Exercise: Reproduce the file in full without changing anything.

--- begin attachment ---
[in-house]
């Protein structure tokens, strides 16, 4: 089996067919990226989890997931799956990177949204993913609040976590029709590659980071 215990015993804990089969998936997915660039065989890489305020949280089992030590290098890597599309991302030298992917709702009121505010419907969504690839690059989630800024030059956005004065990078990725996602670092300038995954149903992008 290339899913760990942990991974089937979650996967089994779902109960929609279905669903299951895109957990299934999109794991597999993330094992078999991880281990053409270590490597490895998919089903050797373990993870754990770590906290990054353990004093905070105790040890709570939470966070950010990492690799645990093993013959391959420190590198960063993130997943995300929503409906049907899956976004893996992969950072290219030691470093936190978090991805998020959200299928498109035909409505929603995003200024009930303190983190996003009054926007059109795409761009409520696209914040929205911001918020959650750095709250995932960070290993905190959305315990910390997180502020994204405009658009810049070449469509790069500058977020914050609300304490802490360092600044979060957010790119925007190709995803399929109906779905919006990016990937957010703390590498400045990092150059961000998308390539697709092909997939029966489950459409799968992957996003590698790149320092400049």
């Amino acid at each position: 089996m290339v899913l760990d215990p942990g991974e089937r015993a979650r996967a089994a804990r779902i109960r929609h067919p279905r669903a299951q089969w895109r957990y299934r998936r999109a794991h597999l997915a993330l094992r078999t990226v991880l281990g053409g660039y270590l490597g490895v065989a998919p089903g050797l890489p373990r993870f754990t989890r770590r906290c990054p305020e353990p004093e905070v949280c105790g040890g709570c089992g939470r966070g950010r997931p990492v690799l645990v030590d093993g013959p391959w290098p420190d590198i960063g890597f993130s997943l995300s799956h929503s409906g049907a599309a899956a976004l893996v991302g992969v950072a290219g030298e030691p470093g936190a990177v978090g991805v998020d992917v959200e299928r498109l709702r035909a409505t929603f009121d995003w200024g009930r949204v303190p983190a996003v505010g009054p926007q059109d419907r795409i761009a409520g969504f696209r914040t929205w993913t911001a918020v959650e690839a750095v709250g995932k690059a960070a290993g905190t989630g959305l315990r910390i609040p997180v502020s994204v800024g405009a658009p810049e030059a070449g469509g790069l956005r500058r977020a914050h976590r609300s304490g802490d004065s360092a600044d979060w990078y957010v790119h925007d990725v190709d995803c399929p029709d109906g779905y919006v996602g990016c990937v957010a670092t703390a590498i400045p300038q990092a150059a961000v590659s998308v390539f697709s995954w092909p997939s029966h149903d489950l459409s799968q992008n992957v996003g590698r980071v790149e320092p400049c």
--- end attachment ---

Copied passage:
[in-house]
């Protein structure tokens, strides 16, 4: 089996067919990226989890997931799956990177949204993913609040976590029709590659980071 215990015993804990089969998936997915660039065989890489305020949280089992030590290098890597599309991302030298992917709702009121505010419907969504690839690059989630800024030059956005004065990078990725996602670092300038995954149903992008 290339899913760990942990991974089937979650996967089994779902109960929609279905669903299951895109957990299934999109794991597999993330094992078999991880281990053409270590490597490895998919089903050797373990993870754990770590906290990054353990004093905070105790040890709570939470966070950010990492690799645990093993013959391959420190590198960063993130997943995300929503409906049907899956976004893996992969950072290219030691470093936190978090991805998020959200299928498109035909409505929603995003200024009930303190983190996003009054926007059109795409761009409520696209914040929205911001918020959650750095709250995932960070290993905190959305315990910390997180502020994204405009658009810049070449469509790069500058977020914050609300304490802490360092600044979060957010790119925007190709995803399929109906779905919006990016990937957010703390590498400045990092150059961000998308390539697709092909997939029966489950459409799968992957996003590698790149320092400049």
């Amino acid at each position: 089996m290339v899913l760990d215990p942990g991974e089937r015993a979650r996967a089994a804990r779902i109960r929609h067919p279905r669903a299951q089969w895109r957990y299934r998936r999109a794991h597999l997915a993330l094992r078999t990226v991880l281990g053409g660039y270590l490597g490895v065989a998919p089903g050797l890489p373990r993870f754990t989890r770590r906290c990054p305020e353990p004093e905070v949280c105790g040890g709570c089992g939470r966070g950010r997931p990492v690799l645990v030590d093993g013959p391959w290098p420190d590198i960063g890597f993130s997943l995300s799956h929503s409906g049907a599309a899956a976004l893996v991302g992969v950072a290219g030298e030691p470093g936190a990177v978090g991805v998020d992917v959200e299928r498109l709702r035909a409505t929603f009121d995003w200024g009930r949204v303190p983190a996003v505010g009054p926007q059109d419907r795409i761009a409520g969504f696209r914040t929205w993913t911001a918020v959650e690839a750095v709250g995932k690059a960070a290993g905190t989630g959305l315990r910390i609040p997180v502020s994204v800024g405009a658009p810049e030059a070449g469509g790069l956005r500058r977020a914050h976590r609300s304490g802490d004065s360092a600044d979060w990078y957010v790119h925007d990725v190709d995803c399929p029709d109906g779905y919006v996602g990016c990937v957010a670092t703390a590498i400045p300038q990092a150059a961000v590659s998308v390539f697709s995954w092909p997939s029966h149903d489950l459409s799968q992008n992957v996003g590698r980071v790149e320092p400049c």